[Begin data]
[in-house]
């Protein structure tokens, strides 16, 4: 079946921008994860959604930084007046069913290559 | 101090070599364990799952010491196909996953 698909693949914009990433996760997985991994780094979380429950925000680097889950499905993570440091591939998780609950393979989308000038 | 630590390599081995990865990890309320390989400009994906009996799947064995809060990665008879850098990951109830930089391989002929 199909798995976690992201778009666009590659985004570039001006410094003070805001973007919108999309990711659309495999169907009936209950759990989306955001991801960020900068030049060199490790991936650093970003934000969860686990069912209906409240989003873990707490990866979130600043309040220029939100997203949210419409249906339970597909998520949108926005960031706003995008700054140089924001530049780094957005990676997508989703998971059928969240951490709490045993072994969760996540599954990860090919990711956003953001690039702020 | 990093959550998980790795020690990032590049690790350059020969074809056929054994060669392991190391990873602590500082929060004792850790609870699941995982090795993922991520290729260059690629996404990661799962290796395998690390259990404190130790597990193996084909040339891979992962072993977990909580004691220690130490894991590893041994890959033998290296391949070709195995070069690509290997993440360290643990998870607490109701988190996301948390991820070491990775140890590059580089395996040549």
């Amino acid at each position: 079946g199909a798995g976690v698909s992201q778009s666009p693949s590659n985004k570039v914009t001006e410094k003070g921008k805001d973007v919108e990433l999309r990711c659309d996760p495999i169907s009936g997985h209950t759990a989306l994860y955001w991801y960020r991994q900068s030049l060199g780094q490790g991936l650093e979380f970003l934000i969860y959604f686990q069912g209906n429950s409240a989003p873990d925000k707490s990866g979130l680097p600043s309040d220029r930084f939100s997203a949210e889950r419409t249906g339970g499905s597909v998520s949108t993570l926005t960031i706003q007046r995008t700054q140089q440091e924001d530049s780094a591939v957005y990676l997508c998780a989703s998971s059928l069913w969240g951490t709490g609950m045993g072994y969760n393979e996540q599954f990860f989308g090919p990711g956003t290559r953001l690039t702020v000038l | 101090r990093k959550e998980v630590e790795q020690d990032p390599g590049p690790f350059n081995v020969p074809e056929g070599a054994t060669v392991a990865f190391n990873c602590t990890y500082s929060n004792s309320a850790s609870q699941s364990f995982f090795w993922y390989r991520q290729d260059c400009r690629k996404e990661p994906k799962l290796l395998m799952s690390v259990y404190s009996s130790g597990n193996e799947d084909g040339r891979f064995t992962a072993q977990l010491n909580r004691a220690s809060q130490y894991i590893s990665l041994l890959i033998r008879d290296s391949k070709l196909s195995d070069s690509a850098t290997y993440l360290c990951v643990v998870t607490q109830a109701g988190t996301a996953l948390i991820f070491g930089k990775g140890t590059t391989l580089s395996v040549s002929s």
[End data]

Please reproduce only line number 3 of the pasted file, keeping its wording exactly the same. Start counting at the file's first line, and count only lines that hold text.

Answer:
């Amino acid at each position: 079946g199909a798995g976690v698909s992201q778009s666009p693949s590659n985004k570039v914009t001006e410094k003070g921008k805001d973007v919108e990433l999309r990711c659309d996760p495999i169907s009936g997985h209950t759990a989306l994860y955001w991801y960020r991994q900068s030049l060199g780094q490790g991936l650093e979380f970003l934000i969860y959604f686990q069912g209906n429950s409240a989003p873990d925000k707490s990866g979130l680097p600043s309040d220029r930084f939100s997203a949210e889950r419409t249906g339970g499905s597909v998520s949108t993570l926005t960031i706003q007046r995008t700054q140089q440091e924001d530049s780094a591939v957005y990676l997508c998780a989703s998971s059928l069913w969240g951490t709490g609950m045993g072994y969760n393979e996540q599954f990860f989308g090919p990711g956003t290559r953001l690039t702020v000038l | 101090r990093k959550e998980v630590e790795q020690d990032p390599g590049p690790f350059n081995v020969p074809e056929g070599a054994t060669v392991a990865f190391n990873c602590t990890y500082s929060n004792s309320a850790s609870q699941s364990f995982f090795w993922y390989r991520q290729d260059c400009r690629k996404e990661p994906k799962l290796l395998m799952s690390v259990y404190s009996s130790g597990n193996e799947d084909g040339r891979f064995t992962a072993q977990l010491n909580r004691a220690s809060q130490y894991i590893s990665l041994l890959i033998r008879d290296s391949k070709l196909s195995d070069s690509a850098t290997y993440l360290c990951v643990v998870t607490q109830a109701g988190t996301a996953l948390i991820f070491g930089k990775g140890t590059t391989l580089s395996v040549s002929s």